UAE businesses are becoming increasingly aware of potential profits while being socially and environmentally conscious
Traditionally, ‘making money’ and ‘doing good’ have been seen as mutually exclusive concepts by business leaders and the wider population.
Doing good, the thinking went, cut into corporate profits and they alone dictated business decisions. This view, however, seems to be changing as companies turn increasingly toward social or ‘impact’ investments to satisfy the demands of a younger and more socially conscious population.
The term impact investment means investments that are made by companies or individuals with the intention of generating a measurable and beneficial social or environmental impact, alongside financial return.
“This is a conversation that started almost 30 years ago, maybe even more than that. It began around the time that Silicon Valley started thinking about venture philanthropy and venture capital models,” explains Gayle Peterson, an associate fellow at the University of Oxford’s Said Business School. “Using and taking those business models into social enterprise and social change has actually been occurring for a long time.”
The difference today, according to experts, is that companies have come to the realisation that impact investment can help build loyalty among socially conscious millennial customers and prospective employees.
Among those leading the charge in the UAE is Crescent Enterprises CEO Badr Jafar, whose company is involved in a number of impact ventures, such as a high-tech, sensor-equipped line of clothing designed for blue-collar workers toiling in the oppressive heat of the Arabian Gulf. This sort of social responsibility, Jafar tells Arabian Business, makes business sense because, “that is what key stakeholders demand.”
Millennials are far more conscious about broader impact [generated by] the companies they are working in and behind the products they’ve been buying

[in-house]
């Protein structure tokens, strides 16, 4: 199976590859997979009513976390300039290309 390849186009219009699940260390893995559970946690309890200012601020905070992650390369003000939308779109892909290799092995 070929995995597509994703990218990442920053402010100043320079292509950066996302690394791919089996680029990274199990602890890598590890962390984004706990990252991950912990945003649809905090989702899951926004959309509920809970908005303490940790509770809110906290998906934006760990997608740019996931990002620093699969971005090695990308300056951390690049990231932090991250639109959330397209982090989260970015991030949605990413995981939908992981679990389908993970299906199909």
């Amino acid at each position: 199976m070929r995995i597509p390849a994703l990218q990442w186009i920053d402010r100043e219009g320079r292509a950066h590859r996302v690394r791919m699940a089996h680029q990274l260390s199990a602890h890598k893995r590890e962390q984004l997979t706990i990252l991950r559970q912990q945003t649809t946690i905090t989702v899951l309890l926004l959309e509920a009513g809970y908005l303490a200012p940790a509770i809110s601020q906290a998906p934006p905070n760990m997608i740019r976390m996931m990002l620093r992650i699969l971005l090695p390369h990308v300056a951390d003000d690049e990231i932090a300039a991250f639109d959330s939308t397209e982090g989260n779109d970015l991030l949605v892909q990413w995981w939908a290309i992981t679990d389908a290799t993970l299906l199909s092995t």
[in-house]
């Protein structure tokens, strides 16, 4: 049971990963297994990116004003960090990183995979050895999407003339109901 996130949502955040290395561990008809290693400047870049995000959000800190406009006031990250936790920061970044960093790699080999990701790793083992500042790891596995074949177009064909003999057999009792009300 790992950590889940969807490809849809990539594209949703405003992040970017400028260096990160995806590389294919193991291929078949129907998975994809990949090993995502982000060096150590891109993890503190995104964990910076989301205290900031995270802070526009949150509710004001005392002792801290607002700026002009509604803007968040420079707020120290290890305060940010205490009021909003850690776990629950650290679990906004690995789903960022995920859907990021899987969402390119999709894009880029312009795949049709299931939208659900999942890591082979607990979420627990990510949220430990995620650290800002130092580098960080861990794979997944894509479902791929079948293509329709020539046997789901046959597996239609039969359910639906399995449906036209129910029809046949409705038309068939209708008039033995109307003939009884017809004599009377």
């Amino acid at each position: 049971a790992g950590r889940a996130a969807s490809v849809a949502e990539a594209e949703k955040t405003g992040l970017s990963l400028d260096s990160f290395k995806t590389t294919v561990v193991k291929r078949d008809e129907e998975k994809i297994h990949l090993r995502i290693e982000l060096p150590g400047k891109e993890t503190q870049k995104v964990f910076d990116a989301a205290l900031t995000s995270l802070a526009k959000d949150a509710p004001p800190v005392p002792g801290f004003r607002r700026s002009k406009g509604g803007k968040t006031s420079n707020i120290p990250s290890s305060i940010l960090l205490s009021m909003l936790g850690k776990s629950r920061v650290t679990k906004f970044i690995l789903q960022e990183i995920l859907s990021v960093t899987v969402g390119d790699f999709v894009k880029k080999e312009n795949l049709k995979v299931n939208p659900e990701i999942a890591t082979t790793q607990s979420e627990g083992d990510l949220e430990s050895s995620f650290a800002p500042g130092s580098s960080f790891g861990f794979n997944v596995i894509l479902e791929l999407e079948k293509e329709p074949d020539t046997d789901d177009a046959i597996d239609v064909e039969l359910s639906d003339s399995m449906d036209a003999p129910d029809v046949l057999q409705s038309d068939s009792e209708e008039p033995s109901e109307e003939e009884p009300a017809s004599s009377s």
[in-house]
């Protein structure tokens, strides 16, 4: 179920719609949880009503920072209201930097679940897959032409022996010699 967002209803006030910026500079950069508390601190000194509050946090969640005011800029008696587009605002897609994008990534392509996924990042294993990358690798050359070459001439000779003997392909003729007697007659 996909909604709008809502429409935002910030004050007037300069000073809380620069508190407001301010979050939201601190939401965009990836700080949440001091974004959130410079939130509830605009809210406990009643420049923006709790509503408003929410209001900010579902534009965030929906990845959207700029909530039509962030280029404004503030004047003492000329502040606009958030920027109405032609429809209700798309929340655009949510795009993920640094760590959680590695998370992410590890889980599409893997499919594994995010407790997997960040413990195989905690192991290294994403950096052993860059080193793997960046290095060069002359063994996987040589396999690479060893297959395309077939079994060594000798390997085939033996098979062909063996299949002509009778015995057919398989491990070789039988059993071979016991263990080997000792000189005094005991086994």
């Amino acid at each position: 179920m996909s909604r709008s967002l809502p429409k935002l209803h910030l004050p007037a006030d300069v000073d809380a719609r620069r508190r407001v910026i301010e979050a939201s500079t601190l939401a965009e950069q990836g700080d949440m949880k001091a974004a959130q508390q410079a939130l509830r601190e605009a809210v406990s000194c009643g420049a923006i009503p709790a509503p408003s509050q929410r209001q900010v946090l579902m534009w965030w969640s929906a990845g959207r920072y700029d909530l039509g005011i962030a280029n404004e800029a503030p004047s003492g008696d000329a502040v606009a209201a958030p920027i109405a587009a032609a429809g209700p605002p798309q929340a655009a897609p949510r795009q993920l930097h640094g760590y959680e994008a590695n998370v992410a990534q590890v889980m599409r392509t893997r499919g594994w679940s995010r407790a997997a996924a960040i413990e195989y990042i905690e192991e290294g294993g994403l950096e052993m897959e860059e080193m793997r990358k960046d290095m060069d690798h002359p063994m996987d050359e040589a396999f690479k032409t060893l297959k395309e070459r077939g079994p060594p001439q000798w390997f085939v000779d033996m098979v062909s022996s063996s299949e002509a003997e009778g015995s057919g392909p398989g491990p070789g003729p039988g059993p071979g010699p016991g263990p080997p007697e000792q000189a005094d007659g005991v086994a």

In the case of the clothing line – called ‘Shamal’ (see page 31) – the sensors are used by foremen to monitor vital health signs and warn them in case a particular worker is facing health issues such as blood pressure problems or fatigue, which can often be dangerous if ignored until too late.
“By key stakeholders, I specifically mean the youth,” he explains. “They are not just our customers, but also our employees. Millennials are far more conscious about the broader impact [generated by] the companies they are working in, and behind the products they’ve been buying.”
Jafar’s assertion is supported by statistics. A 2015 Nielsen report, for example, found that 73 percent of global millennials are willing to pay extra for sustainable offerings, up from 50 percent the year before. Another study from US-based Cone Communications found that nine in 10 millennials would opt for brands associated with a cause, as well as pay more for products or take a pay cut to work for a responsible company.
“Especially when you think about a transient workforce… loyalty today will only be generated through those means. It is about loyalty to what your brand is and the power of your brand, but more about what your brand and company stand for,” Jafar adds. “If you’re able to retain talent, you’re far more likely to generate value.”
While most business programmes in the UAE and the wider region do not include specific modules on social or impact investing at the moment, there are an increasing number of programmes around the world that do, such as Harvard’s MBA programme – which includes several mandatory modules on social investing – or the University of Oxford’s Said Business School.